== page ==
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Chapter 4. Drawing with the Pen tool > Curves and corner anchor points

Curves and corner anchor points

When creating curves, the directional handles help to determine the slope of the path. Returning to a corner point requires a little extra effort. In this next portion of the lesson, we will practice converting curve points to corners.

Open the file named L4strt_04.ai from the Lesson04 folder. On this page you can see the path that you will create. Use the top section as a template for the exercise. Create your paths directly on top of those that you see on the page. The work area below is for additional practice on your own.

Choose File > Save As. In the Save As window, navigate to the Lesson04 folder and open it. Type path4.ai in the File name text field. In the Save as Type drop-down menu, choose Adobe Illustrator (.AI). In the Illustrator Options window, leave the default settings and choose OK.

Use the Zoom tool () and drag a marquee around the top path.

You will get a much more accurate path when you are zoomed in to an increased magnification.

Choose the Pen tool (), click on the first anchor point and drag up, then click on the second anchor point and drag down, just as you have been doing for previous exercises. Holding the Shift key when dragging constrains the angle of the handle to a straight line.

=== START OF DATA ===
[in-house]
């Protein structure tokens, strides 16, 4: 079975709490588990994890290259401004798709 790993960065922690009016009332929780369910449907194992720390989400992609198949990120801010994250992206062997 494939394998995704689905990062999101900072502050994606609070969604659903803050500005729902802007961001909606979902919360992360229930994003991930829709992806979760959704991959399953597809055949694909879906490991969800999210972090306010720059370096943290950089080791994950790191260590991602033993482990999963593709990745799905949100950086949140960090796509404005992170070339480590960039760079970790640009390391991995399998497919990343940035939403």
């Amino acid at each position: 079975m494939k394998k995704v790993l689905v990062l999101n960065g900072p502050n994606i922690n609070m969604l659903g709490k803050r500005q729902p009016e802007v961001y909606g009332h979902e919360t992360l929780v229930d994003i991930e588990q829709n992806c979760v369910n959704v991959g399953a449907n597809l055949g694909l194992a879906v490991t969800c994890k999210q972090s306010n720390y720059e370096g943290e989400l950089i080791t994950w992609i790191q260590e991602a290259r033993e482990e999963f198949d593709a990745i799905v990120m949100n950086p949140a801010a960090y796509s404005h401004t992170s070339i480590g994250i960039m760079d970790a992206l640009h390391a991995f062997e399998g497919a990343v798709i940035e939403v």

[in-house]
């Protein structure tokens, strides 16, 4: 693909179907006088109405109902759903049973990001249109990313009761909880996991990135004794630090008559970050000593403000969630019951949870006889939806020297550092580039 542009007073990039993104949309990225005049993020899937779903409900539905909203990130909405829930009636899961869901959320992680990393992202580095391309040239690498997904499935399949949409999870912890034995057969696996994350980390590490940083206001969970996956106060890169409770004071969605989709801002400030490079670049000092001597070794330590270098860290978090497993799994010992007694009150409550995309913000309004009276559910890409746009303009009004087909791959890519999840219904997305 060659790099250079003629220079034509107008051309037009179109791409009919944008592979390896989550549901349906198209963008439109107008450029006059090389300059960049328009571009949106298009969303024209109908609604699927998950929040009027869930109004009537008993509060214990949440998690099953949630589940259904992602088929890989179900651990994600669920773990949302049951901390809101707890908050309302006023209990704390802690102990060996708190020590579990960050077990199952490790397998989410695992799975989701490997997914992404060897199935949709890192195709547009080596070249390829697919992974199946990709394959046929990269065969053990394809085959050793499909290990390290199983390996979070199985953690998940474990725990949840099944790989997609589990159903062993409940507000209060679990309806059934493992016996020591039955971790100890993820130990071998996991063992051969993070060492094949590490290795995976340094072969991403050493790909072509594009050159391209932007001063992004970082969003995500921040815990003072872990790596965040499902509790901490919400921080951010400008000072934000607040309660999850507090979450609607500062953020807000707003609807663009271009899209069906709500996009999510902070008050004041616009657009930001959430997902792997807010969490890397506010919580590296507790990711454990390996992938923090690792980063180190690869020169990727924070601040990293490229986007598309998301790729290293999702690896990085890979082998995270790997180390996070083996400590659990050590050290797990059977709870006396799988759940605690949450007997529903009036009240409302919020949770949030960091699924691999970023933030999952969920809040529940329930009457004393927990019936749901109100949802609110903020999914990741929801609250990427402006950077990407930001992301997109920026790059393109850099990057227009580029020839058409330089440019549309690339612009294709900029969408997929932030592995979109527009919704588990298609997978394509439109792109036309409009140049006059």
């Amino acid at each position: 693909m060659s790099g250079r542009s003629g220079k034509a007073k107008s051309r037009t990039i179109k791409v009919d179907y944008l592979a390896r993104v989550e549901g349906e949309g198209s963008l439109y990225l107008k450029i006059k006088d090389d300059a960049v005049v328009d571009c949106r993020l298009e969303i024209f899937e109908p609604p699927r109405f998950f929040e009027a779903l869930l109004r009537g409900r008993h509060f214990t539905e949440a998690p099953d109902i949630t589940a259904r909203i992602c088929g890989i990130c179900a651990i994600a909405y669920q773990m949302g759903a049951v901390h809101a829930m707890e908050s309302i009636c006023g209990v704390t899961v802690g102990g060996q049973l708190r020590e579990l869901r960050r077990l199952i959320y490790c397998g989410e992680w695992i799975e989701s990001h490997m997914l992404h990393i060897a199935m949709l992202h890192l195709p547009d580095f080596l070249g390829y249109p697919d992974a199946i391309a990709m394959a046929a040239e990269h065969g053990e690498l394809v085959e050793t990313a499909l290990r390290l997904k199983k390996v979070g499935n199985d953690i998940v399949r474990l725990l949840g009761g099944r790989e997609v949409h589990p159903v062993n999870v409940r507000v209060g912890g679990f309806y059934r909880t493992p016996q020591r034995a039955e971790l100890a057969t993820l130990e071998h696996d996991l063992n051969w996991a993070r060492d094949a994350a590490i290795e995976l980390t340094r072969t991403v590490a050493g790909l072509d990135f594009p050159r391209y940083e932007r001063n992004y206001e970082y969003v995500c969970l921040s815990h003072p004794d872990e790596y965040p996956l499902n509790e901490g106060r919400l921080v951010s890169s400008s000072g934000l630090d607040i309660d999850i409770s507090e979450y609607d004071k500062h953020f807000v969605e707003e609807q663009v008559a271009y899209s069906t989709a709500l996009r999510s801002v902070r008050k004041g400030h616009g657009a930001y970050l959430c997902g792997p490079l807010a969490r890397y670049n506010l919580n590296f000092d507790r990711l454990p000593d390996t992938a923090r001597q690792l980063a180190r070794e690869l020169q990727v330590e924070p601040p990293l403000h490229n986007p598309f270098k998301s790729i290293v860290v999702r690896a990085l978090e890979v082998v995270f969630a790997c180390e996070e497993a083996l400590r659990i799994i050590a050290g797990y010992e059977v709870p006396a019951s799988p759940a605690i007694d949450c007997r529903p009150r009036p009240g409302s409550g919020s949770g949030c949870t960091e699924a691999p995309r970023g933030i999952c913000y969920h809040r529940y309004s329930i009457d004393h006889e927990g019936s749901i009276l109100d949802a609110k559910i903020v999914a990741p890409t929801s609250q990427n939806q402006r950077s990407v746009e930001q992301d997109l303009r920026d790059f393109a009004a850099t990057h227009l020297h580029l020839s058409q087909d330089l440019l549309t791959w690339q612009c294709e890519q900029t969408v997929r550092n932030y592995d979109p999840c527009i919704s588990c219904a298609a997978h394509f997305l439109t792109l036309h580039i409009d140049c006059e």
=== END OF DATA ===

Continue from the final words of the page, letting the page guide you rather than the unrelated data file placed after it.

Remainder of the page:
Hold down Alt (Windows) or Option (Mac OS) and position the mouse over either the last anchor point created or its direction handle. Look for the caret (^) symbol and click and drag up when it is visible.

An alert window will appear if you don’t click exactly on the anchor point. If that appears, click OK and try again.

This alert will appear if you do not click on the anchor point.

When the caret is visible, click and drag.

You can practice adjusting the direction handles with the Direct Selection tool () when the path is completed.

Release the Alt/Option key and click on the next square point on the template path and drag down.

Hold down the Alt/Option key again and grab the last anchor point or direction line and pull it up for the next curve. Remember, you must see the caret or you will create an additional loop.

Continue this pattern of clicking and dragging, and using the Alt/Option key, to create corner points, until the path is completed. Use the Direct Selection tool to fine-tune the path, and then deselect the path.

Choose File > Save.

Choose View > Fit in Window. You can also use Ctrl+0 (zero) (Windows) or Command+0 (Mac OS). Use the Zoom tool () to drag a marquee around the second path and enlarge its view.

With the Pen tool, click on the first anchor point and drag up, then click and drag down on the second anchor point. This motion of creating an arch should be familiar to you by now. You will now go from the curve to a straight line. Simply pressing the Shift key and clicking will not produce a straight line, since this last point is a curved anchor point.

The path when a curved point is not turned into a corner point.

To create the next path as a straight line, click on the last point created to delete one handle from the path. Then hold down the Shift key and click to the next point.

Click on the last anchor point created to force a straight path from it.

For the next arch, click and drag down (since the arch is going down) on the point you just created. This creates a directional handle.

Click on the next point and drag up to complete the downward arch.

Click and release on the last anchor point of the arch.

Shift+click to the next point.

Click and drag up, and then click and drag down on the last point, to create the final arch.

Practice repeating these paths in the lower portion. Use the Direct Selection tool to adjust your path if necessary.

Choose File > Save and then File > Close the file.

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